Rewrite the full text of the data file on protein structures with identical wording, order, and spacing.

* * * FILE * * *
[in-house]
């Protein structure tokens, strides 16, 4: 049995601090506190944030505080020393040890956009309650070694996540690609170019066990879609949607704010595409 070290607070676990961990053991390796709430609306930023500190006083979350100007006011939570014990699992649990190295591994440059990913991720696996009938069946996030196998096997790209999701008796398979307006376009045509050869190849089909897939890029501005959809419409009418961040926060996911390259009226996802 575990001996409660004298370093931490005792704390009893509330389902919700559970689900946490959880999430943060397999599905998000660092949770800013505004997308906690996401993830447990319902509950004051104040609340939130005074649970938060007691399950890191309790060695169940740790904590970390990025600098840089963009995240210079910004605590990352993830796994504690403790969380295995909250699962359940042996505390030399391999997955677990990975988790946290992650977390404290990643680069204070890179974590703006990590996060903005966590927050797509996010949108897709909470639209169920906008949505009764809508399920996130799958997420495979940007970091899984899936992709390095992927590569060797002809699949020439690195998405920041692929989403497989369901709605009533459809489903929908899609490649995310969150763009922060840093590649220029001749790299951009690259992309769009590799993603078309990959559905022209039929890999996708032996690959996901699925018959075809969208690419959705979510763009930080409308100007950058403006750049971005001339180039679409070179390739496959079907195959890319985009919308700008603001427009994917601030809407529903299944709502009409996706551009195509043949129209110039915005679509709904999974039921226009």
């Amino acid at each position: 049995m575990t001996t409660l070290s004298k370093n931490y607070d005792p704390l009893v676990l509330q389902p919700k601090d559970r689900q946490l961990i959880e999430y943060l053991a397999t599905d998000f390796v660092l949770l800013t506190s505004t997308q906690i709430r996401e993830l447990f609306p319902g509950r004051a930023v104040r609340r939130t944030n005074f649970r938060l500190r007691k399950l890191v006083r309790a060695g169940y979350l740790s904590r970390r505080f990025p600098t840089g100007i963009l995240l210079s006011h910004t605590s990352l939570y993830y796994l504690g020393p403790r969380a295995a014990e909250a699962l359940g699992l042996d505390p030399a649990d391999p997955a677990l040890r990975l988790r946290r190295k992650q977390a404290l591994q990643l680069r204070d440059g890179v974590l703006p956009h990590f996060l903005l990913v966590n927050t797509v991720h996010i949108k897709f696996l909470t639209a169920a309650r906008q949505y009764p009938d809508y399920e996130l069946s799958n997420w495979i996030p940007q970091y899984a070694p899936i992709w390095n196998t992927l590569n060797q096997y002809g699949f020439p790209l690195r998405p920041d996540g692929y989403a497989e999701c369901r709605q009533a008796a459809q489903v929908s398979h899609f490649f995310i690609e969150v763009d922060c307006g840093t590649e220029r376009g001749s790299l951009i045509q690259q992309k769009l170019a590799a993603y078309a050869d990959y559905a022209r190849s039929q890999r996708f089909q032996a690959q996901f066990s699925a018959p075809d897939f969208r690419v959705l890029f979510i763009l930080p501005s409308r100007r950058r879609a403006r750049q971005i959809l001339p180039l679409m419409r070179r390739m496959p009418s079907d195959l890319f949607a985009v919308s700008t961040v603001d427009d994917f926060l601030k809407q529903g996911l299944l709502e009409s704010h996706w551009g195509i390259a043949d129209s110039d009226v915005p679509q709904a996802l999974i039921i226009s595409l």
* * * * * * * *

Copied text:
[in-house]
């Protein structure tokens, strides 16, 4: 049995601090506190944030505080020393040890956009309650070694996540690609170019066990879609949607704010595409 070290607070676990961990053991390796709430609306930023500190006083979350100007006011939570014990699992649990190295591994440059990913991720696996009938069946996030196998096997790209999701008796398979307006376009045509050869190849089909897939890029501005959809419409009418961040926060996911390259009226996802 575990001996409660004298370093931490005792704390009893509330389902919700559970689900946490959880999430943060397999599905998000660092949770800013505004997308906690996401993830447990319902509950004051104040609340939130005074649970938060007691399950890191309790060695169940740790904590970390990025600098840089963009995240210079910004605590990352993830796994504690403790969380295995909250699962359940042996505390030399391999997955677990990975988790946290992650977390404290990643680069204070890179974590703006990590996060903005966590927050797509996010949108897709909470639209169920906008949505009764809508399920996130799958997420495979940007970091899984899936992709390095992927590569060797002809699949020439690195998405920041692929989403497989369901709605009533459809489903929908899609490649995310969150763009922060840093590649220029001749790299951009690259992309769009590799993603078309990959559905022209039929890999996708032996690959996901699925018959075809969208690419959705979510763009930080409308100007950058403006750049971005001339180039679409070179390739496959079907195959890319985009919308700008603001427009994917601030809407529903299944709502009409996706551009195509043949129209110039915005679509709904999974039921226009």
């Amino acid at each position: 049995m575990t001996t409660l070290s004298k370093n931490y607070d005792p704390l009893v676990l509330q389902p919700k601090d559970r689900q946490l961990i959880e999430y943060l053991a397999t599905d998000f390796v660092l949770l800013t506190s505004t997308q906690i709430r996401e993830l447990f609306p319902g509950r004051a930023v104040r609340r939130t944030n005074f649970r938060l500190r007691k399950l890191v006083r309790a060695g169940y979350l740790s904590r970390r505080f990025p600098t840089g100007i963009l995240l210079s006011h910004t605590s990352l939570y993830y796994l504690g020393p403790r969380a295995a014990e909250a699962l359940g699992l042996d505390p030399a649990d391999p997955a677990l040890r990975l988790r946290r190295k992650q977390a404290l591994q990643l680069r204070d440059g890179v974590l703006p956009h990590f996060l903005l990913v966590n927050t797509v991720h996010i949108k897709f696996l909470t639209a169920a309650r906008q949505y009764p009938d809508y399920e996130l069946s799958n997420w495979i996030p940007q970091y899984a070694p899936i992709w390095n196998t992927l590569n060797q096997y002809g699949f020439p790209l690195r998405p920041d996540g692929y989403a497989e999701c369901r709605q009533a008796a459809q489903v929908s398979h899609f490649f995310i690609e969150v763009d922060c307006g840093t590649e220029r376009g001749s790299l951009i045509q690259q992309k769009l170019a590799a993603y078309a050869d990959y559905a022209r190849s039929q890999r996708f089909q032996a690959q996901f066990s699925a018959p075809d897939f969208r690419v959705l890029f979510i763009l930080p501005s409308r100007r950058r879609a403006r750049q971005i959809l001339p180039l679409m419409r070179r390739m496959p009418s079907d195959l890319f949607a985009v919308s700008t961040v603001d427009d994917f926060l601030k809407q529903g996911l299944l709502e009409s704010h996706w551009g195509i390259a043949d129209s110039d009226v915005p679509q709904a996802l999974i039921i226009s595409l």